Technology companies tend to couch their products not as businesses for profit, but as gifts to humanity. The HBO comedy "Silicon Valley" so thoroughly mocked this impulse that I heard companies in the valley ordered their spokespeople to stop using the phrase "making the world a better place." For the biggest tech giants, faux philanthropy…
For the third year in a row, more than 1 million Macy’s customers sprung into action to support Reading Is Fundamental (RIF), the nation’s largest children’s literacy nonprofit. From June 24 – July 31, Macy’s customers donated $3 through the Be Book Smart campaign to provide a book for a child, and Macy’s donated 100 percent of every $3 to RIF for a total donation of $4.9 million. The organizations partnered with the goal of giving 1 million books to children.
Reading Is Fundamental (RIF) has been working to support children’s literacy and fight this discrepancy since 1966. RIF has partnered with Macy’s in the latest “Be Book Smart” campaign to raise 1 million books for underserved children across the country.
Macy’s customers can donate $3 at any register to help provide a book for a child and receive a $10 off coupon through July 31. Macy’s will donate 100 percent of every donation to RIF.
Kids Can Press will donate 50 percent of its profits from the sales of "This Child, Every Child: A Book About the World's Children in North America" to ONEXONE, a nonprofit foundation committed to improving the lives of children. The donation will be used to deliver books to children in Haiti and will be distributed in a variety of ways, including donations to libraries at two new schools: L'cole Nouvelle Zoranje and L'cole Nouvelle Royal Caribbean.
America SCORES Seattle, a nonprofit after-school soccer and literacy program, will be the beneficiary of the Sounders FC Guest Bartender Night at The Great Nabob on Tuesday January 18th at 6pm. This fun event will feature Sounders FC players off the pitch and behind the bar, all to support SCORES.
Reach Out and Read CEO Earl Martin Phalen discusses his organization and its fundraising techniques.
Thanks to the generosity of Verizon customers in Virginia who participated in the company's Check Into Literacy program, 32 literacy-focused nonprofit organizations throughout the commonwealth received grants totaling $45,787.
The Check Into Literacy program allows Verizon landline telephone customers to support literacy by checking a box on their monthly phone bills to make a $1 tax-deductible donation to promote literacy. Verizon then distributes these donations to local literacy organizations that serve the individual states in which the customers live.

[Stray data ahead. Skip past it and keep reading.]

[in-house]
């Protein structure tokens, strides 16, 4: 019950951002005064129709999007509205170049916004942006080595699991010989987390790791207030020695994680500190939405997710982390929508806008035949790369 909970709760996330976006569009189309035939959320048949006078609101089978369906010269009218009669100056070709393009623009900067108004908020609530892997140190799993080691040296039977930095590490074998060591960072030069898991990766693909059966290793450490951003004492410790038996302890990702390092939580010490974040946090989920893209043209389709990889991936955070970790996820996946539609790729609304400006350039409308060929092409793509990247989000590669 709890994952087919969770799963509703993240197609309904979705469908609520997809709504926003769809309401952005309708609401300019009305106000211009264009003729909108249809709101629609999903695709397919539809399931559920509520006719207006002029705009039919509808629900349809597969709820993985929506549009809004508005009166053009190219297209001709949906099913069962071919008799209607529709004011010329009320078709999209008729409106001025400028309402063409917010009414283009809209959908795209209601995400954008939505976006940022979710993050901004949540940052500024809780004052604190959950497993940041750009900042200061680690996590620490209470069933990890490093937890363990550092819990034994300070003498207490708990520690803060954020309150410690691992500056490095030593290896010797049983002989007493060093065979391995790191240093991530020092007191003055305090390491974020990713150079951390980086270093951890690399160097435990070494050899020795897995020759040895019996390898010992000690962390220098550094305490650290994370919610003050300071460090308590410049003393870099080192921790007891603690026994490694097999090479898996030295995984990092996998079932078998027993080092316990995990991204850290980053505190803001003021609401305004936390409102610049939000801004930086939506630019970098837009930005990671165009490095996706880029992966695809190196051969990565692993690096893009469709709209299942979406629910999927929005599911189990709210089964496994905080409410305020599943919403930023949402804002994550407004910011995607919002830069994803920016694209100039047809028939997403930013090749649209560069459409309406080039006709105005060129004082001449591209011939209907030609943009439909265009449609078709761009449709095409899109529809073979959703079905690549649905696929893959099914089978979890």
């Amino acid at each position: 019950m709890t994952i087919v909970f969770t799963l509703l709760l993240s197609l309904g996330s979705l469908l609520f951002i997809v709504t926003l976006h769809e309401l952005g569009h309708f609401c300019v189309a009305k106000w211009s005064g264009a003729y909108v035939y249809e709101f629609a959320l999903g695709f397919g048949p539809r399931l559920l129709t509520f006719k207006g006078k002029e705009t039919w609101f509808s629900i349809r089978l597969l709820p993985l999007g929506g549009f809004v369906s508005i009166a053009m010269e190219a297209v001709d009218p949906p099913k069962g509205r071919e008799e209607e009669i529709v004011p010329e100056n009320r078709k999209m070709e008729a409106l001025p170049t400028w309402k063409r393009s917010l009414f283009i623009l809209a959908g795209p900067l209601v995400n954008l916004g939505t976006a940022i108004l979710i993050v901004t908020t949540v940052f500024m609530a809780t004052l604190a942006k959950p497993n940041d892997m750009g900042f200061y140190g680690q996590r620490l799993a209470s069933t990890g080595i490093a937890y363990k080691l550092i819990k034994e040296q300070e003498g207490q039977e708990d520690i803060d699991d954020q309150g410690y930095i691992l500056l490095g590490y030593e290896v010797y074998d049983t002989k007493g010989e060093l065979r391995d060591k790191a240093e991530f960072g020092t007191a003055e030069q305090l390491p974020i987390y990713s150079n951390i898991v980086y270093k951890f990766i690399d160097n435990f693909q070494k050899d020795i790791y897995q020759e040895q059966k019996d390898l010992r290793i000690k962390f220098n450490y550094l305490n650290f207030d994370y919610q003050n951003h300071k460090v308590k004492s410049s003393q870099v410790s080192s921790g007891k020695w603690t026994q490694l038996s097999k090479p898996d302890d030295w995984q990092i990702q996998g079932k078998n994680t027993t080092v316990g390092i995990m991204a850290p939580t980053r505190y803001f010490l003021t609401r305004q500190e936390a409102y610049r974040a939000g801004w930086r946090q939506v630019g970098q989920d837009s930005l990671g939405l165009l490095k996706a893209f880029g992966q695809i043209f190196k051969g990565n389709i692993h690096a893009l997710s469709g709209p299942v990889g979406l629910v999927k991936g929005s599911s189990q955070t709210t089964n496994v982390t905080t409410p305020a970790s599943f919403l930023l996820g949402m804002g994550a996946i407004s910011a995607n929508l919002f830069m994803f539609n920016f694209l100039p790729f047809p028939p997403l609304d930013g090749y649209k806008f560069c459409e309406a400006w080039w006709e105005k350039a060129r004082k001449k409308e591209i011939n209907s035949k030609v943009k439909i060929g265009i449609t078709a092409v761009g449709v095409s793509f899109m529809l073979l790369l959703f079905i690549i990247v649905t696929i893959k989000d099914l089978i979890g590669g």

A dollar a month may not seem like much, but it can go a long way to improving literacy skills in communities across New Jersey while also giving people the opportunity to succeed. Thanks to the generosity of Verizon customers in New Jersey who participated in the company's Check Into Literacy program, 51 nonprofit organizations throughout the state received $250,000 in grants to support literacy programs.
WASHINGTON, May 28, 2010—Hundreds of children's literacy supporters attended Reading Is Fundamental's Gift of Reading Gala on May 26th at the Mayflower Hotel in Washington. For more than 43 years, RIF has helped children discover the joy of reading by bringing books to life. This year's event raised more than $410,000 to benefit children's literacy programs nationwide.
The gala brought together distinguished policymakers, as well as corporate and community leaders who share RIF's vision of a literate America. Award-winning host of NPR's Weekend Edition Sunday, Liane Hansen, was master of ceremonies at the gala. During the ceremony, stories from RIF alumni demonstrated the power that being able to choose a new book can have on children.
SAN FRANCISCO -- Even as audio versions of best-sellers fill store shelves and new technology fuels the popularity of digitized books, the number of titles accessible to people who are blind or dyslexic is minuscule.
A new service being announced Thursday by the nonprofit Internet Archive in San Francisco is trying to change that. The group has hired hundreds of people to scan thousands of books into its digital database - more than doubling the titles available to people who aren't able to read a hard copy.
Brewster Kahle, the organization's founder, says the project will initially make 1 million books available to the visually impaired, using money from foundations, libraries, corporations and the government. He's hoping a subsequent book drive will add even more titles to the collection.